SubsectorsPV Supply Chain

  • The PV sector has now proved sceptics wrong and is fully accepted as a long-term viable pillar in the future energy landscape; the industry hit $100bn in sales in 2016(1)
  • PV looks set to penetrate ever-lower irradiation geographies, due to:
    • cost curve (scale, higher efficiencies via advanced processes) – driving grid parity
    • improving economics for energy storage – obviating the need for production-based incentives
  • PV demand growth continues to exceed expectations (currently driven by China), but structural over-supply limits the duration of any price stabilisations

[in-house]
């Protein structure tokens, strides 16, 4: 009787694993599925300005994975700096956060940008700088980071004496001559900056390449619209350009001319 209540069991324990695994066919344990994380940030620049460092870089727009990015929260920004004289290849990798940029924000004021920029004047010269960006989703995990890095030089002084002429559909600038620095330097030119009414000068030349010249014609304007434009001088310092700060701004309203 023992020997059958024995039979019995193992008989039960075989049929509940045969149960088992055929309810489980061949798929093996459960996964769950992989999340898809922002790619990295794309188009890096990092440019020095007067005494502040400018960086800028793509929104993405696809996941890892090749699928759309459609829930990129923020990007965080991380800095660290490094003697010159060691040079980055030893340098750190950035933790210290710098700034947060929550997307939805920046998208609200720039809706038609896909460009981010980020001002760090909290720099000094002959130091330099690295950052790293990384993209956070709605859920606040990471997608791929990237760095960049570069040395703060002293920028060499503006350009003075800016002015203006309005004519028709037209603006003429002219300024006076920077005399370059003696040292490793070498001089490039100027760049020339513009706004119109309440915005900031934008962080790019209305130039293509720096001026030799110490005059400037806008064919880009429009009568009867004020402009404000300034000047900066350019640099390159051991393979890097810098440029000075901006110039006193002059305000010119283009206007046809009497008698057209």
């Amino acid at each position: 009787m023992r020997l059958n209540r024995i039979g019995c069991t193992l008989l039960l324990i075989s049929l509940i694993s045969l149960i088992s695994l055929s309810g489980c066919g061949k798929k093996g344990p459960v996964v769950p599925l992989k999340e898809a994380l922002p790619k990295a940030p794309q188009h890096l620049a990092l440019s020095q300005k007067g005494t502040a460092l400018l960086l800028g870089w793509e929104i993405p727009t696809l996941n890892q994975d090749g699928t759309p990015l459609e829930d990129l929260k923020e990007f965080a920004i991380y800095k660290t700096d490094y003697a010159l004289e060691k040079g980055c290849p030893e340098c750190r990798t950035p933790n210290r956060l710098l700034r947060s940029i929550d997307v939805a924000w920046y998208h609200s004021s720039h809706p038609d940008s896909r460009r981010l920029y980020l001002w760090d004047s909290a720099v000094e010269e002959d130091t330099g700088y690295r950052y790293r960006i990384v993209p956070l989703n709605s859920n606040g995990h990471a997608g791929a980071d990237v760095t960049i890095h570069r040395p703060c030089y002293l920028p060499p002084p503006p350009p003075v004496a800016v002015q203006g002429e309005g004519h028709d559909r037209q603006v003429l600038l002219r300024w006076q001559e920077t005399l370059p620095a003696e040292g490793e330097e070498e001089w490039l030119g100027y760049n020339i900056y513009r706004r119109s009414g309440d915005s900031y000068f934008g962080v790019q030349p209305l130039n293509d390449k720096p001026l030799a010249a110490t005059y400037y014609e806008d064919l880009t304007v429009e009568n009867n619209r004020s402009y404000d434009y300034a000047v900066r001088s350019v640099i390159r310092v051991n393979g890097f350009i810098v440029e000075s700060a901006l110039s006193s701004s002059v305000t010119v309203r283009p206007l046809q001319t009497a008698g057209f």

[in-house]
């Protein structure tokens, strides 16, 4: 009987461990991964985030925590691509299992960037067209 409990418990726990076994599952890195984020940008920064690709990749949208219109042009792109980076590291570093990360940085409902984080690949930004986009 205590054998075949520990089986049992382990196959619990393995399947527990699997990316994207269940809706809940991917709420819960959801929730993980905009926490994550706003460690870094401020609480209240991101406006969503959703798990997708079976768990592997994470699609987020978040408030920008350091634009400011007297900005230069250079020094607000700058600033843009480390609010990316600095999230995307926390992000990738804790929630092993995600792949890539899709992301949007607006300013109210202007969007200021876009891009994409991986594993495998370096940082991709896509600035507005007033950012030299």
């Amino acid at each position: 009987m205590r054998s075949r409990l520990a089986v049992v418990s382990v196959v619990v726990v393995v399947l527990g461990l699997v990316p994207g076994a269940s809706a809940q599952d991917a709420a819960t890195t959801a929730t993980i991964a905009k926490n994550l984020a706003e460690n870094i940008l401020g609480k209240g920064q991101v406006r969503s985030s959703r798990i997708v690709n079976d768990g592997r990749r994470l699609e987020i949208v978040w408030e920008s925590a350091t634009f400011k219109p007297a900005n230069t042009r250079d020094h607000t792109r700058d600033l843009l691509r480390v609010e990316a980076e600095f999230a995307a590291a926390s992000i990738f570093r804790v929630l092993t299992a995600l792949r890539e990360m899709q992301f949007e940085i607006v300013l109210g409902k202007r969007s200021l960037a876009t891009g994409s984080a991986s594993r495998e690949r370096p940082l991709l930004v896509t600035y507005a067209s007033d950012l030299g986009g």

• Sector consolidation (bankruptcies, restructuring, M&A) has eased but many companies remain vulnerable – severe excess capacity, stressed balance sheets, limited equity funding availability
  • PV ‘sweetspots’ remain dynamic (manufacturers → developers → yieldco’s …), ensuring that sustainably positive economic returns are elusive
  • The holy grail for PV remains building- integrated (BIPV), an opportunity which will eventually accommodate greater diversity (less commoditisation?) in technologies and business models
  • Energy/Power majors are now convinced of the long-term viability (and threat) of PV, but generally struggle to identify desirable value chain positionings for participation in the sector
  • Potentially interesting (but risky) technology- oriented investment opportunities exist in balance-of-systems (incl. storage), manufacturing (tools), materials (perovskites, 3rd gen PV …), new business models (financing, ownership), BIPV